Eating well can save the environment, economy, and local heritage, according to the Slow Food Movement, an international non-profit culinary educational organisation which was founded in 1989 by the Italian writer Carlo Petrini. Its appetising premise is to combat the acculturating effects of corporate America & co. through the affirmation of local, fresh, organic food. Its phrased in its manifesto as ‘the right to pleasure’, and in Turin, it’s a right that’s being energetically exercised
M**Bun, Eataly, GROM: the organic flavour in Turin
(Image: ©and+'s/ Flickr)
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Co-founder Francesco Bianco takes special pride in M**Bun’s raw tartare dish, only made with the best quality meat. All his ingredients come directly from the local farm and award-winning butchers, belonging to his business associate Gaetano Scaglia. The hamburger joint, pronounced ‘MacBun’ but spelled cryptically to avoid legal confrontation with MacDonalds, opened in September 2009. It appears to be incredibly profitable despite the financial crisis. The queues wind around the street corner in the evenings, adds Bianco. At 4 euros a classic hamburger, Italians can eat well for less whilst supporting an alternative lifestyle to the one served up by MacDonalds.
Eataly market | (Image: ©Greg Fonne/ g-fonne.com/)Chiara Veza owns Tavola di Babele, a small restaurant that also prides itself in its use of locally grown, organic products in the San Paolo neighbourhood. Her lack of dependence on imports means that in times of crisis she can always be assured access to ingredients. ‘A year and a half ago, there was a transport strike,’ Vezza recalls. ‘My produce came from a local woman so I could still get everything I needed. Other restaurants couldn’t.’ Despite this profitability, I sense in Vezza a residue of suspicion of ostensibly ‘sustainable’ ventures that are also global and prosperous. After all, is there not an inherent contradiction in globalising a business whose ethics revolve around small scale farmers and local gastronomic heritage?
This paradox is harshly rendered when I visit Eataly, the ‘biggest market of high quality foods’, in the old Carpano vermouth factory. The sprawling superstore of 30, 000 squared metres was opened in February 2007 by local entrepeneur Oscar Farinetti and feels like little more than a sterilised bazaar. No hubbub or excessive noise, but rather a corner to browse the internet on Mac computers and a dizzying selection of mineral water. Even with the Slow Food Movement as a consultant, Eataly is not so much a subversion of the corporate model, but its cleverly marketed replica. Are we contributing to a less anonymous world by shelling out at this cathedral of fairly-traded, organically grown loveliness? Or would dropping in to a little chapel of a corner shop to buy a Coke be just as effective? Though Eataly claims to be affordable for all, the lifestyle on display seems hopelessly out of reach for those most affected by the crisis. That, with a 32,000-square-foot branch set to open in Manhattan in spring 2010.
Grom | icecreamsGiven these contradictions, I meet Guido Martinetti with a degree of wariness. First opened in Turin in 2003 by Martinetti and his long-time friend Frederico Grom when they were 28, the GROM gelataria now operates in 22 Italian cities in addition to Paris, New York and Tokyo. The gelatos are crafted from fresh, carefully nurtured produce from Martinetti and Grom’s farm outside of Turin - supplemented by intensive global searches for the most mouthwatering ingredients. Martinetti is not precious about labels such as ‘organic’ or ‘fair trade’, whose certification is often too difficult to obtain for, say, a remote indigenous farming community in Bolivia. Despite operating across the globe, GROM’s principles do not appear to have been compromised. Its financial success enables the purchase of farm land to grow produce locally, Martinetti says. Moreover, both men adhere to a rigid set of business ethics. They refuse to franchise the company. They personally respond to every email. They take away a monthly salary that is less than their store managers. And where manual labour can be used over machines, it is. Martinetti would rather see more Italians employed than make an easy dime.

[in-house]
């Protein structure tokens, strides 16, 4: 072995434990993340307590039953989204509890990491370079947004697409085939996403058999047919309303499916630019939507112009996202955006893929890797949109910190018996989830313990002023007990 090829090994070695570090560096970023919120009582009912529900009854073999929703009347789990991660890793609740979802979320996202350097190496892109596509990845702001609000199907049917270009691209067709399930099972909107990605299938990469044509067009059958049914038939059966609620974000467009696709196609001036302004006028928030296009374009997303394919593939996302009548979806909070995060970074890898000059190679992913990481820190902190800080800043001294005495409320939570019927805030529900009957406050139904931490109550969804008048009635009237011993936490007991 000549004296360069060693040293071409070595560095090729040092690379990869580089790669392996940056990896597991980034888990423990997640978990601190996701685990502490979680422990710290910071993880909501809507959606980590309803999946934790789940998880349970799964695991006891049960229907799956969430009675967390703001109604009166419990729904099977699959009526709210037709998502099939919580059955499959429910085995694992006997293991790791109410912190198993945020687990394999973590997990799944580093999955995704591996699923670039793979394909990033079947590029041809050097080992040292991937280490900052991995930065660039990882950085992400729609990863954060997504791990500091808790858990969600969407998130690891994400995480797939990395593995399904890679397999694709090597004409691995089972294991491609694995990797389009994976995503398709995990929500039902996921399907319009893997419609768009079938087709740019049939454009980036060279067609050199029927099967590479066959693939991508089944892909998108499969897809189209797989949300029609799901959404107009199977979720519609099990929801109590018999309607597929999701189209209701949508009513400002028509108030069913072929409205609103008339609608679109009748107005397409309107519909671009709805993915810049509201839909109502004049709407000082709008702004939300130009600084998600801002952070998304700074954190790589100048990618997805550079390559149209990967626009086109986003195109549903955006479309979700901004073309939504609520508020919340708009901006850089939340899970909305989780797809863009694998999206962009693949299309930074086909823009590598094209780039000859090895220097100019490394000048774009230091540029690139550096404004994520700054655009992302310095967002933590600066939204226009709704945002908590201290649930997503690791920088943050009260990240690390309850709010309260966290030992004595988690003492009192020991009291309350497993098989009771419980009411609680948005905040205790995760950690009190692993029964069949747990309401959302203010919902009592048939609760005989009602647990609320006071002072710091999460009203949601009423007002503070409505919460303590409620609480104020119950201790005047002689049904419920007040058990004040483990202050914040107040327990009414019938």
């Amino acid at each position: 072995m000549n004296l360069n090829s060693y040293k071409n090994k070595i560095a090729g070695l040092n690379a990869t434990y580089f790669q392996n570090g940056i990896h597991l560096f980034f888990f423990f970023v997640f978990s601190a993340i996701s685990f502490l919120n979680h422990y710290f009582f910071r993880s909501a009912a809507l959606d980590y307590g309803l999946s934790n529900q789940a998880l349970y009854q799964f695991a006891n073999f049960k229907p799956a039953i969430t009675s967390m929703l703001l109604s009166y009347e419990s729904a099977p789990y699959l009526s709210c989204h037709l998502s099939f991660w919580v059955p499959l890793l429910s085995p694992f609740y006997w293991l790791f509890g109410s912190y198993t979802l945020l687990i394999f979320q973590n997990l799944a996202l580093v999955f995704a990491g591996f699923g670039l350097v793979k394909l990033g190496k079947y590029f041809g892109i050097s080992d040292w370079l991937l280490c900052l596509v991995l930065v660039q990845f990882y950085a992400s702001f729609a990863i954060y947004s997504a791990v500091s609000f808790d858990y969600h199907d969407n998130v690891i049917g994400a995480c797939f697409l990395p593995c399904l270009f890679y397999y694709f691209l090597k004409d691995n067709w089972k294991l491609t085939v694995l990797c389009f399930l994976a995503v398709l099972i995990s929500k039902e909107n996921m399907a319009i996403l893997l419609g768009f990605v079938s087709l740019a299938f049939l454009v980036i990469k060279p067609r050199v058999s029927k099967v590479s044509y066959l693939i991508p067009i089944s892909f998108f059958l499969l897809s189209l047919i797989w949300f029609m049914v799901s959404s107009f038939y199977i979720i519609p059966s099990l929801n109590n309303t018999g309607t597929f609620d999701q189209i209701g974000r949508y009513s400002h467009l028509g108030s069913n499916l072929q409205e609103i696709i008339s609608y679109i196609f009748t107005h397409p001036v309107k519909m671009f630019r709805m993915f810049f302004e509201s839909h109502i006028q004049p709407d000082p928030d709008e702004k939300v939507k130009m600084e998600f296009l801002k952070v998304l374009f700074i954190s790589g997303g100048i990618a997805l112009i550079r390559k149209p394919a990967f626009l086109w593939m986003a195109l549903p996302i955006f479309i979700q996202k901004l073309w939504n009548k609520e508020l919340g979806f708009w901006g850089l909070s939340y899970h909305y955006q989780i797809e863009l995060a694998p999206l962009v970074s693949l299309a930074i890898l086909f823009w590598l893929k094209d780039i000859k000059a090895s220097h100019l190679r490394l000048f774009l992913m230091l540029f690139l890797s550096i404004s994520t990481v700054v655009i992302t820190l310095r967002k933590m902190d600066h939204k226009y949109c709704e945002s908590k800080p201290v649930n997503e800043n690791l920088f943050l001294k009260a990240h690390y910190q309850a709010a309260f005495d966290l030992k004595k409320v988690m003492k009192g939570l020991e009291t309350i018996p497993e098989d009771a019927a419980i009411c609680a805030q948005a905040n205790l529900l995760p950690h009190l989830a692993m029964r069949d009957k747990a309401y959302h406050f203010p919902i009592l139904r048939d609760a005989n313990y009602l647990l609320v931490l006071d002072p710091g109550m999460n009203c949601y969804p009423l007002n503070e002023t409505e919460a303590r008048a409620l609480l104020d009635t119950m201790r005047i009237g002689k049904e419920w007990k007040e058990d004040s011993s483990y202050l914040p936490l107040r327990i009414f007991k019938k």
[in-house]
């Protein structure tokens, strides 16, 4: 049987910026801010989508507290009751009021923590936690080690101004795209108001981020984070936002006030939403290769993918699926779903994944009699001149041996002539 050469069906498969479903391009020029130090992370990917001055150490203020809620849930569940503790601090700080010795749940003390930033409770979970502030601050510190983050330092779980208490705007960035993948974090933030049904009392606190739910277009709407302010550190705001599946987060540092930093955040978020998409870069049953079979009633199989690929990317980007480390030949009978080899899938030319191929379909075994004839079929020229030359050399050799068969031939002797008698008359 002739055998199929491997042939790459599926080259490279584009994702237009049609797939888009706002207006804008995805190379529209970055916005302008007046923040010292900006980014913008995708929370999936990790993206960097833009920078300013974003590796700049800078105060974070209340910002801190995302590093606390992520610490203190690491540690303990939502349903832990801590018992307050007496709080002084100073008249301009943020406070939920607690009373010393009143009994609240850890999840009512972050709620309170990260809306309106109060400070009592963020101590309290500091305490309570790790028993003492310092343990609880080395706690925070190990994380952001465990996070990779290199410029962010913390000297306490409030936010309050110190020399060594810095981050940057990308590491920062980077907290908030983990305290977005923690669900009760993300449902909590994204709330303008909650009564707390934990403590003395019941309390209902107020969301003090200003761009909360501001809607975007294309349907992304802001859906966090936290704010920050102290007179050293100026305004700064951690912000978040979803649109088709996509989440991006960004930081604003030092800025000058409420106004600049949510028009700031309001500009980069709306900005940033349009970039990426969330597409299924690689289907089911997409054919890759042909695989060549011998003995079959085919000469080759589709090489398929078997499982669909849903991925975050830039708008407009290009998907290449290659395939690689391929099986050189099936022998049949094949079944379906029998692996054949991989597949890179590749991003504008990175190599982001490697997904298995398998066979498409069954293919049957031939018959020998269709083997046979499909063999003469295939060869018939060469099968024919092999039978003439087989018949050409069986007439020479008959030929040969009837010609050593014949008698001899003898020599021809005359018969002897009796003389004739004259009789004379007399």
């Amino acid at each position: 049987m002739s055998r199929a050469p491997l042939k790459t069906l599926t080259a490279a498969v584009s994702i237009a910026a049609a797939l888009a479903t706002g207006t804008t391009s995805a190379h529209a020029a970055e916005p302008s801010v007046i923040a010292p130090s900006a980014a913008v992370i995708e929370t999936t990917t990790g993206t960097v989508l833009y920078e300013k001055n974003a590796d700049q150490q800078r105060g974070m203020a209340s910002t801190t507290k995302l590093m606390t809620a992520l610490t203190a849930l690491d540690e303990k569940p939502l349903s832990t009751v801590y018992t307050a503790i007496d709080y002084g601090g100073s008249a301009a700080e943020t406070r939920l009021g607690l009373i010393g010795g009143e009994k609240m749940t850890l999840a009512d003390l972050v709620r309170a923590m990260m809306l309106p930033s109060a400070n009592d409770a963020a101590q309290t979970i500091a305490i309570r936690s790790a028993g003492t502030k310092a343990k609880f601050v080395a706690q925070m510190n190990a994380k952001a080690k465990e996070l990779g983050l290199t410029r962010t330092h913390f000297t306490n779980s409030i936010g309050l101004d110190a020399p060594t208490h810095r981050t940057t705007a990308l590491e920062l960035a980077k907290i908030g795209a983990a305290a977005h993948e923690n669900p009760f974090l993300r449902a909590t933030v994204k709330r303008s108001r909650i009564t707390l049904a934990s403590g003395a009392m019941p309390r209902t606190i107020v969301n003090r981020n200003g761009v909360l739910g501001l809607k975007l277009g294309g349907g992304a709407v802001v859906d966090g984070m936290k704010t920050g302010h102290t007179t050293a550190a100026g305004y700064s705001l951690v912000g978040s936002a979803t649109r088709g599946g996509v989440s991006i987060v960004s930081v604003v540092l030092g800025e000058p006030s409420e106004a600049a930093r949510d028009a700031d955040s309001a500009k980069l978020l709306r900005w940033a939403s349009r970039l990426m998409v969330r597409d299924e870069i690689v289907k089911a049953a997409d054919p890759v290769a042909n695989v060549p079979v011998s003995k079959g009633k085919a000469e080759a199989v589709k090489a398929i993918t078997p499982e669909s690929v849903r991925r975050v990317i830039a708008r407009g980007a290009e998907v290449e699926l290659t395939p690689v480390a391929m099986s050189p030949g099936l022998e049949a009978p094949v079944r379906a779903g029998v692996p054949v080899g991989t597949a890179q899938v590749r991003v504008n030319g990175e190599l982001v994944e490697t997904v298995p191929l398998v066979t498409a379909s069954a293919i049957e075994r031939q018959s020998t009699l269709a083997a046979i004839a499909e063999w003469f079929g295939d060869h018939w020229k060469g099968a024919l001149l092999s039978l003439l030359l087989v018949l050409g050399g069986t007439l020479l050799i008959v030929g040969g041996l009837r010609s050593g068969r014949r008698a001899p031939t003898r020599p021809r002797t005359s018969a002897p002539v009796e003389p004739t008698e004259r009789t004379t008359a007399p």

GROM’s success is proof that business models eschewing the extractive and unaccountable tendencies of many corporations can be profitable. Now more than ever, a short production chain makes good business sense; it means lower transportation costs and less dependence on the whims of the global marketplace. There is also growing environmental urgency for smaller scale, local production. A recent report estimates that farms, mostly of the industrial variety, are responsible for 18% of greenhouse gas emissions – making them a bigger culprit in global warming than transportation. What animates initiatives like GROM is a quiet commitment to good food and community values, rather than flashy marketing tactics tapping in to the fair trade fad. As businesses recognise there is profit to be made from sustainable living (in 2008, organic produce was a 15 billion pound industry), it risks becoming yet another commodity to mass produce and dangle in front of consumers. But as we are now compelled to count our pennies with greater care, perhaps we will now exercise similar caution in understanding what we eat, who is selling it, and why.
| (Image: ©Greg Fonne/ g-fonne.com/)
Tavola di babele, Via Cumiana 41/b, borgo san Paolo. Eataly, Turin, Via Nizza, 230 int. 14 (in front of “8 Gallery”) Torino Lingott, GROM, Piazza Pietro Paleocapa, 1 10121
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